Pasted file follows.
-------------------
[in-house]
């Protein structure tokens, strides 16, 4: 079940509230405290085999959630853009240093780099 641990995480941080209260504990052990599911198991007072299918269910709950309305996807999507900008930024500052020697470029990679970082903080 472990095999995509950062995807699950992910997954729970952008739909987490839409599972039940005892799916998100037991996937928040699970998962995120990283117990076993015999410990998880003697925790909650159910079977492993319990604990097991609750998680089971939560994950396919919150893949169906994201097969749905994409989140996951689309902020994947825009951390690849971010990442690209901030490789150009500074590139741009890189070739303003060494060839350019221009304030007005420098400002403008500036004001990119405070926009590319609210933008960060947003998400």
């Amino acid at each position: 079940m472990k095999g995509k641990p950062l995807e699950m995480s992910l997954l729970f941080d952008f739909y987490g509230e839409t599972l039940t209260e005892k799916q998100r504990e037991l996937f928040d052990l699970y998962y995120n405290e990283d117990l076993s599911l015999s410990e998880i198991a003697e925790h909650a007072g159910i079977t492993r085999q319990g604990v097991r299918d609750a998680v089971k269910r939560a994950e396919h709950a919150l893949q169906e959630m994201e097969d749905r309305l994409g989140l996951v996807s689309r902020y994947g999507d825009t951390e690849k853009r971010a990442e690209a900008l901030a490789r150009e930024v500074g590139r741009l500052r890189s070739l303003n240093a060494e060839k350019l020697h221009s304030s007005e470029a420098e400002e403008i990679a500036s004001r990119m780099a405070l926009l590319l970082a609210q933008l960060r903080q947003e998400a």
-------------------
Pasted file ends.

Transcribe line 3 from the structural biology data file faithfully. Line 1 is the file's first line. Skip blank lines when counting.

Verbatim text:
């Amino acid at each position: 079940m472990k095999g995509k641990p950062l995807e699950m995480s992910l997954l729970f941080d952008f739909y987490g509230e839409t599972l039940t209260e005892k799916q998100r504990e037991l996937f928040d052990l699970y998962y995120n405290e990283d117990l076993s599911l015999s410990e998880i198991a003697e925790h909650a007072g159910i079977t492993r085999q319990g604990v097991r299918d609750a998680v089971k269910r939560a994950e396919h709950a919150l893949q169906e959630m994201e097969d749905r309305l994409g989140l996951v996807s689309r902020y994947g999507d825009t951390e690849k853009r971010a990442e690209a900008l901030a490789r150009e930024v500074g590139r741009l500052r890189s070739l303003n240093a060494e060839k350019l020697h221009s304030s007005e470029a420098e400002e403008i990679a500036s004001r990119m780099a405070l926009l590319l970082a609210q933008l960060r903080q947003e998400a």